Broadly speaking, the Submerged Seabed Systems research theme deals with the interaction of tools and systems with the seabed and the search for new designs of these systems. Part of the discipline focuses on improving established dredging techniques, for example to maintain sufficient draught or for sand extraction, but the field is now much broader than this.
Particularly in recent years, numerous applications have emerged outside of traditional dredging activities. For example, there is great demand for systems for setting up infrastructure on the seabed, such as installing offshore wind turbines and laying cables in the seabed.
Another relatively new field of application concerns Deep Sea Mining, a fast-growing activity due to the worldwide demand for rare metals. For the extraction of manganese nodules at great depths, for example, research is being carried out together with oceanographers to find out how this can be done most efficiently with as little disturbance to the seabed as possible.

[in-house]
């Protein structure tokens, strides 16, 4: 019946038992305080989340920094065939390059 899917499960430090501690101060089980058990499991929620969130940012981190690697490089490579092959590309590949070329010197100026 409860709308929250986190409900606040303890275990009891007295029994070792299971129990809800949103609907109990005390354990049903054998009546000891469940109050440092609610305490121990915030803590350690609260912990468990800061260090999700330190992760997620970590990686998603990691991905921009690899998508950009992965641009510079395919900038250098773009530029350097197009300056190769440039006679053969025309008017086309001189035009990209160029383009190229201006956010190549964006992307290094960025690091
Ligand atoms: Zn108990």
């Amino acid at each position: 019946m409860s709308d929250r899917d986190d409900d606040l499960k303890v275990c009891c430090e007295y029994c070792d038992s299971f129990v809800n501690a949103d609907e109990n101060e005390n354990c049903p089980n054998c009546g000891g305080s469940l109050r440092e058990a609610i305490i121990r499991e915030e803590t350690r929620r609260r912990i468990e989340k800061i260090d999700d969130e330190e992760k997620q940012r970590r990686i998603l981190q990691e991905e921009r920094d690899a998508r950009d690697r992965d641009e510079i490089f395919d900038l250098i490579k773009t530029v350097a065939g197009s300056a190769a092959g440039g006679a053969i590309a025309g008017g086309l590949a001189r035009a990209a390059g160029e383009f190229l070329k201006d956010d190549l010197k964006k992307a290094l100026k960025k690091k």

Minimising this disturbance, and the associated turbidity, is usually an important issue in this theme. The same challenge also arises in fishing activities, for example.
Researchers are cooperating closely with major players in the Dutch industry in this area. Extensive use is being made of the facilities at the M&TT Dredging Lab. Among other things, a modular channel is available there that can be adapted to the research question.